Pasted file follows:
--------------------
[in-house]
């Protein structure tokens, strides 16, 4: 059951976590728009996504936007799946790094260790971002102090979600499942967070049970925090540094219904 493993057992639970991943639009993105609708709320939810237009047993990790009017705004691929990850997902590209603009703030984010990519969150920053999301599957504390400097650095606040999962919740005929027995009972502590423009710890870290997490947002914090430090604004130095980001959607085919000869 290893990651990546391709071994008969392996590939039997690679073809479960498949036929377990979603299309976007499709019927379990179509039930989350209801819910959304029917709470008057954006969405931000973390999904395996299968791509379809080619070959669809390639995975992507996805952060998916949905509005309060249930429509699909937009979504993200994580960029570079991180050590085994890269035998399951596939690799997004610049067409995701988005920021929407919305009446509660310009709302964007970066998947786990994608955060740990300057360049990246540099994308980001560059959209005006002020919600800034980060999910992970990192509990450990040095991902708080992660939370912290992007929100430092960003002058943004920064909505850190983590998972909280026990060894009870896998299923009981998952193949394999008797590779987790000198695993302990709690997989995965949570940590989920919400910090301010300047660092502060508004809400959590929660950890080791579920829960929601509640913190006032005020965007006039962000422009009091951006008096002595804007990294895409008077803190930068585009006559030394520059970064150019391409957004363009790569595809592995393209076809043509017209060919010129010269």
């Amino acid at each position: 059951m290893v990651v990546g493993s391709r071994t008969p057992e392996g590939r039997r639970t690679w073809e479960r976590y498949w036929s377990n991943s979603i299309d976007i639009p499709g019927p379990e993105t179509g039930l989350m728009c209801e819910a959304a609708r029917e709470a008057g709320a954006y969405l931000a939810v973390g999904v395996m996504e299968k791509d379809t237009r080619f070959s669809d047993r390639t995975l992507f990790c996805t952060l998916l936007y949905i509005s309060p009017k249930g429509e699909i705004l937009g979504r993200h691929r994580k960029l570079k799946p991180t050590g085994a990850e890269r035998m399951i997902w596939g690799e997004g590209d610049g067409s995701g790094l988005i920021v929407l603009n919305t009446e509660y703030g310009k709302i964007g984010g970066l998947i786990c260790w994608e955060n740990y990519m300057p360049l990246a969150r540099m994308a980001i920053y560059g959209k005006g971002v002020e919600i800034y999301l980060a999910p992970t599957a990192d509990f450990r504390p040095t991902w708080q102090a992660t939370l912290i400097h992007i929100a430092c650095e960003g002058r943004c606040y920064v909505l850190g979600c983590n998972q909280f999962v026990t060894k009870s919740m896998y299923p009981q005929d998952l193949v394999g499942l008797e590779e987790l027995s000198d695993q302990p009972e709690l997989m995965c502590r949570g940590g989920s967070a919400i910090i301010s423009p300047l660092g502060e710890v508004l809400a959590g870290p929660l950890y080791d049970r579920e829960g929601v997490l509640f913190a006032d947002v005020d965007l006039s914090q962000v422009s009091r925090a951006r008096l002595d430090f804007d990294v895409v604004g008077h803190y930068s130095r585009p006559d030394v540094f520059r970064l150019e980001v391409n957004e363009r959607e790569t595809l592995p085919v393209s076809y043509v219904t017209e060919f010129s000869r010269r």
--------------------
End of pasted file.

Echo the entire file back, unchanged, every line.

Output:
[in-house]
């Protein structure tokens, strides 16, 4: 059951976590728009996504936007799946790094260790971002102090979600499942967070049970925090540094219904 493993057992639970991943639009993105609708709320939810237009047993990790009017705004691929990850997902590209603009703030984010990519969150920053999301599957504390400097650095606040999962919740005929027995009972502590423009710890870290997490947002914090430090604004130095980001959607085919000869 290893990651990546391709071994008969392996590939039997690679073809479960498949036929377990979603299309976007499709019927379990179509039930989350209801819910959304029917709470008057954006969405931000973390999904395996299968791509379809080619070959669809390639995975992507996805952060998916949905509005309060249930429509699909937009979504993200994580960029570079991180050590085994890269035998399951596939690799997004610049067409995701988005920021929407919305009446509660310009709302964007970066998947786990994608955060740990300057360049990246540099994308980001560059959209005006002020919600800034980060999910992970990192509990450990040095991902708080992660939370912290992007929100430092960003002058943004920064909505850190983590998972909280026990060894009870896998299923009981998952193949394999008797590779987790000198695993302990709690997989995965949570940590989920919400910090301010300047660092502060508004809400959590929660950890080791579920829960929601509640913190006032005020965007006039962000422009009091951006008096002595804007990294895409008077803190930068585009006559030394520059970064150019391409957004363009790569595809592995393209076809043509017209060919010129010269």
């Amino acid at each position: 059951m290893v990651v990546g493993s391709r071994t008969p057992e392996g590939r039997r639970t690679w073809e479960r976590y498949w036929s377990n991943s979603i299309d976007i639009p499709g019927p379990e993105t179509g039930l989350m728009c209801e819910a959304a609708r029917e709470a008057g709320a954006y969405l931000a939810v973390g999904v395996m996504e299968k791509d379809t237009r080619f070959s669809d047993r390639t995975l992507f990790c996805t952060l998916l936007y949905i509005s309060p009017k249930g429509e699909i705004l937009g979504r993200h691929r994580k960029l570079k799946p991180t050590g085994a990850e890269r035998m399951i997902w596939g690799e997004g590209d610049g067409s995701g790094l988005i920021v929407l603009n919305t009446e509660y703030g310009k709302i964007g984010g970066l998947i786990c260790w994608e955060n740990y990519m300057p360049l990246a969150r540099m994308a980001i920053y560059g959209k005006g971002v002020e919600i800034y999301l980060a999910p992970t599957a990192d509990f450990r504390p040095t991902w708080q102090a992660t939370l912290i400097h992007i929100a430092c650095e960003g002058r943004c606040y920064v909505l850190g979600c983590n998972q909280f999962v026990t060894k009870s919740m896998y299923p009981q005929d998952l193949v394999g499942l008797e590779e987790l027995s000198d695993q302990p009972e709690l997989m995965c502590r949570g940590g989920s967070a919400i910090i301010s423009p300047l660092g502060e710890v508004l809400a959590g870290p929660l950890y080791d049970r579920e829960g929601v997490l509640f913190a006032d947002v005020d965007l006039s914090q962000v422009s009091r925090a951006r008096l002595d430090f804007d990294v895409v604004g008077h803190y930068s130095r585009p006559d030394v540094f520059r970064l150019e980001v391409n957004e363009r959607e790569t595809l592995p085919v393209s076809y043509v219904t017209e060919f010129s000869r010269r």